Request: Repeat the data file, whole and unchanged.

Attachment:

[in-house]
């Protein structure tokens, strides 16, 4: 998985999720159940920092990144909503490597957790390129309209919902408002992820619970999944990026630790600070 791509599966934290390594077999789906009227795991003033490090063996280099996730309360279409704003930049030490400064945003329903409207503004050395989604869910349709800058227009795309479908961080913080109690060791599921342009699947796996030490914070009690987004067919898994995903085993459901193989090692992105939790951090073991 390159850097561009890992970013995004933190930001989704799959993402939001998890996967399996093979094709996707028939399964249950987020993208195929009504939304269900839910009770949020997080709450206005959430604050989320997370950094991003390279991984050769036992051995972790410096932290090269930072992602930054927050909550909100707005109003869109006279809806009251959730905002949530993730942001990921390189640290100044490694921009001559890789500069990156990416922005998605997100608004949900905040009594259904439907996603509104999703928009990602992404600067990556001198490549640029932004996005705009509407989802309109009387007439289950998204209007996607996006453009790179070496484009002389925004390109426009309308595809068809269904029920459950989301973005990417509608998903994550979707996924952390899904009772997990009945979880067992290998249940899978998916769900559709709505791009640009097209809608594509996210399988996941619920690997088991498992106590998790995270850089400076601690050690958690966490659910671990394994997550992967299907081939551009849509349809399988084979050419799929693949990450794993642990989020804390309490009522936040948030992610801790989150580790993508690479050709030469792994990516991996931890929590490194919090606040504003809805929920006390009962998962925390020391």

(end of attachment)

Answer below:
[in-house]
């Protein structure tokens, strides 16, 4: 998985999720159940920092990144909503490597957790390129309209919902408002992820619970999944990026630790600070 791509599966934290390594077999789906009227795991003033490090063996280099996730309360279409704003930049030490400064945003329903409207503004050395989604869910349709800058227009795309479908961080913080109690060791599921342009699947796996030490914070009690987004067919898994995903085993459901193989090692992105939790951090073991 390159850097561009890992970013995004933190930001989704799959993402939001998890996967399996093979094709996707028939399964249950987020993208195929009504939304269900839910009770949020997080709450206005959430604050989320997370950094991003390279991984050769036992051995972790410096932290090269930072992602930054927050909550909100707005109003869109006279809806009251959730905002949530993730942001990921390189640290100044490694921009001559890789500069990156990416922005998605997100608004949900905040009594259904439907996603509104999703928009990602992404600067990556001198490549640029932004996005705009509407989802309109009387007439289950998204209007996607996006453009790179070496484009002389925004390109426009309308595809068809269904029920459950989301973005990417509608998903994550979707996924952390899904009772997990009945979880067992290998249940899978998916769900559709709505791009640009097209809608594509996210399988996941619920690997088991498992106590998790995270850089400076601690050690958690966490659910671990394994997550992967299907081939551009849509349809399988084979050419799929693949990450794993642990989020804390309490009522936040948030992610801790989150580790993508690479050709030469792994990516991996931890929590490194919090606040504003809805929920006390009962998962925390020391």